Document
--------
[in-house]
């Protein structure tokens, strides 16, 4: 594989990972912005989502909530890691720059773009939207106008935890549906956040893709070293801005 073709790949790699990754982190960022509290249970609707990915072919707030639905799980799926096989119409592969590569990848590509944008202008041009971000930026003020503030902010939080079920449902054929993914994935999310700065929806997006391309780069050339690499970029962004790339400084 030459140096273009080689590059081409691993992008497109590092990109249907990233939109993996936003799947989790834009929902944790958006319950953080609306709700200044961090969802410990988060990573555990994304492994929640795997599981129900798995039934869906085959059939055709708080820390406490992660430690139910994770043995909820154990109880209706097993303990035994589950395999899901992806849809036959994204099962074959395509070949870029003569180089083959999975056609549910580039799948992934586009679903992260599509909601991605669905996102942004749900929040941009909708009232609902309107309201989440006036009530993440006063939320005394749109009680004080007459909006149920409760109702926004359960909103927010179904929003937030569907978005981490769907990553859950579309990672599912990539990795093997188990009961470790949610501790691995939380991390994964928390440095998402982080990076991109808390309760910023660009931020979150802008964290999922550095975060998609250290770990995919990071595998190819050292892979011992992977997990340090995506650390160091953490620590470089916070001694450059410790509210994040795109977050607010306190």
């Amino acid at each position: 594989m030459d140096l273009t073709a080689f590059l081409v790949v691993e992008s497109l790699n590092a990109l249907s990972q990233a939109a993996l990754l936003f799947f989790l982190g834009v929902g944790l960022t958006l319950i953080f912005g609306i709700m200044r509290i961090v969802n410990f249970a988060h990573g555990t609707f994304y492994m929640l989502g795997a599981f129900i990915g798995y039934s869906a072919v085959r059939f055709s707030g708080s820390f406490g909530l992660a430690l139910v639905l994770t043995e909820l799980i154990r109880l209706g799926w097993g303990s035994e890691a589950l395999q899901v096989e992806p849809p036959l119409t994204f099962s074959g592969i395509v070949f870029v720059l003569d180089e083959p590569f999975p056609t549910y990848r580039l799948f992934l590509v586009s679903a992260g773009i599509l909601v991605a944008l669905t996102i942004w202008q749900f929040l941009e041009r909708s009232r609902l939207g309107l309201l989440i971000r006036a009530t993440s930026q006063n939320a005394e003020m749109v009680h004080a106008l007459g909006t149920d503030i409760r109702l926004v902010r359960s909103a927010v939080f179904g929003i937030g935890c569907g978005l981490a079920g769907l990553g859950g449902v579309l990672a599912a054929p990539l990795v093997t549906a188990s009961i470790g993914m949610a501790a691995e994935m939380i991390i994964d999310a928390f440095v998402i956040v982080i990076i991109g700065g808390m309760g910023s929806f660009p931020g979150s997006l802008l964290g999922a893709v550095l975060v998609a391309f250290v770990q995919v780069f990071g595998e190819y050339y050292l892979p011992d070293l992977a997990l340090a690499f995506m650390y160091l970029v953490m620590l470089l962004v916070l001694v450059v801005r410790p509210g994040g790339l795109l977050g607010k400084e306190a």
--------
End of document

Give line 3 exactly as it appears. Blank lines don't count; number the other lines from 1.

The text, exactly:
């Amino acid at each position: 594989m030459d140096l273009t073709a080689f590059l081409v790949v691993e992008s497109l790699n590092a990109l249907s990972q990233a939109a993996l990754l936003f799947f989790l982190g834009v929902g944790l960022t958006l319950i953080f912005g609306i709700m200044r509290i961090v969802n410990f249970a988060h990573g555990t609707f994304y492994m929640l989502g795997a599981f129900i990915g798995y039934s869906a072919v085959r059939f055709s707030g708080s820390f406490g909530l992660a430690l139910v639905l994770t043995e909820l799980i154990r109880l209706g799926w097993g303990s035994e890691a589950l395999q899901v096989e992806p849809p036959l119409t994204f099962s074959g592969i395509v070949f870029v720059l003569d180089e083959p590569f999975p056609t549910y990848r580039l799948f992934l590509v586009s679903a992260g773009i599509l909601v991605a944008l669905t996102i942004w202008q749900f929040l941009e041009r909708s009232r609902l939207g309107l309201l989440i971000r006036a009530t993440s930026q006063n939320a005394e003020m749109v009680h004080a106008l007459g909006t149920d503030i409760r109702l926004v902010r359960s909103a927010v939080f179904g929003i937030g935890c569907g978005l981490a079920g769907l990553g859950g449902v579309l990672a599912a054929p990539l990795v093997t549906a188990s009961i470790g993914m949610a501790a691995e994935m939380i991390i994964d999310a928390f440095v998402i956040v982080i990076i991109g700065g808390m309760g910023s929806f660009p931020g979150s997006l802008l964290g999922a893709v550095l975060v998609a391309f250290v770990q995919v780069f990071g595998e190819y050339y050292l892979p011992d070293l992977a997990l340090a690499f995506m650390y160091l970029v953490m620590l470089l962004v916070l001694v450059v801005r410790p509210g994040g790339l795109l977050g607010k400084e306190a």